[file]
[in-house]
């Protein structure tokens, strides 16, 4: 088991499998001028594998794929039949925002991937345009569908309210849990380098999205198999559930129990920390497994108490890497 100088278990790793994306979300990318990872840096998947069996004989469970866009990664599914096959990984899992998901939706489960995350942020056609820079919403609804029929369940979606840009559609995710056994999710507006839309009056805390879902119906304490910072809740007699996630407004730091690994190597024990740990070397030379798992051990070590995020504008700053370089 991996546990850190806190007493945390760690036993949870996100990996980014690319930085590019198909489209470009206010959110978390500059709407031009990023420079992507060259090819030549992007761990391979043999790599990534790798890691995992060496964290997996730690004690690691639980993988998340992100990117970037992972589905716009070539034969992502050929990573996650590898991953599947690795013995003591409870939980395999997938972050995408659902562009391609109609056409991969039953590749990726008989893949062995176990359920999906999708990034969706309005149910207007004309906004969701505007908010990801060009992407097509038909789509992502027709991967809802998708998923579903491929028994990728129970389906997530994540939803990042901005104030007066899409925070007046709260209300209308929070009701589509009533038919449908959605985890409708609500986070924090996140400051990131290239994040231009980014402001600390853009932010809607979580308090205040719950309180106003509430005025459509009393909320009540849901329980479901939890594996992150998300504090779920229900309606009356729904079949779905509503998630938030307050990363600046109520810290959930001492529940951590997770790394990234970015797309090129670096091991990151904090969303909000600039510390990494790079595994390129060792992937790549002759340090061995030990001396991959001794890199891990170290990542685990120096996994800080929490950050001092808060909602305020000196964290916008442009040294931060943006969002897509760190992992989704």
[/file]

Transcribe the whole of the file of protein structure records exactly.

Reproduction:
[in-house]
């Protein structure tokens, strides 16, 4: 088991499998001028594998794929039949925002991937345009569908309210849990380098999205198999559930129990920390497994108490890497 100088278990790793994306979300990318990872840096998947069996004989469970866009990664599914096959990984899992998901939706489960995350942020056609820079919403609804029929369940979606840009559609995710056994999710507006839309009056805390879902119906304490910072809740007699996630407004730091690994190597024990740990070397030379798992051990070590995020504008700053370089 991996546990850190806190007493945390760690036993949870996100990996980014690319930085590019198909489209470009206010959110978390500059709407031009990023420079992507060259090819030549992007761990391979043999790599990534790798890691995992060496964290997996730690004690690691639980993988998340992100990117970037992972589905716009070539034969992502050929990573996650590898991953599947690795013995003591409870939980395999997938972050995408659902562009391609109609056409991969039953590749990726008989893949062995176990359920999906999708990034969706309005149910207007004309906004969701505007908010990801060009992407097509038909789509992502027709991967809802998708998923579903491929028994990728129970389906997530994540939803990042901005104030007066899409925070007046709260209300209308929070009701589509009533038919449908959605985890409708609500986070924090996140400051990131290239994040231009980014402001600390853009932010809607979580308090205040719950309180106003509430005025459509009393909320009540849901329980479901939890594996992150998300504090779920229900309606009356729904079949779905509503998630938030307050990363600046109520810290959930001492529940951590997770790394990234970015797309090129670096091991990151904090969303909000600039510390990494790079595994390129060792992937790549002759340090061995030990001396991959001794890199891990170290990542685990120096996994800080929490950050001092808060909602305020000196964290916008442009040294931060943006969002897509760190992992989704």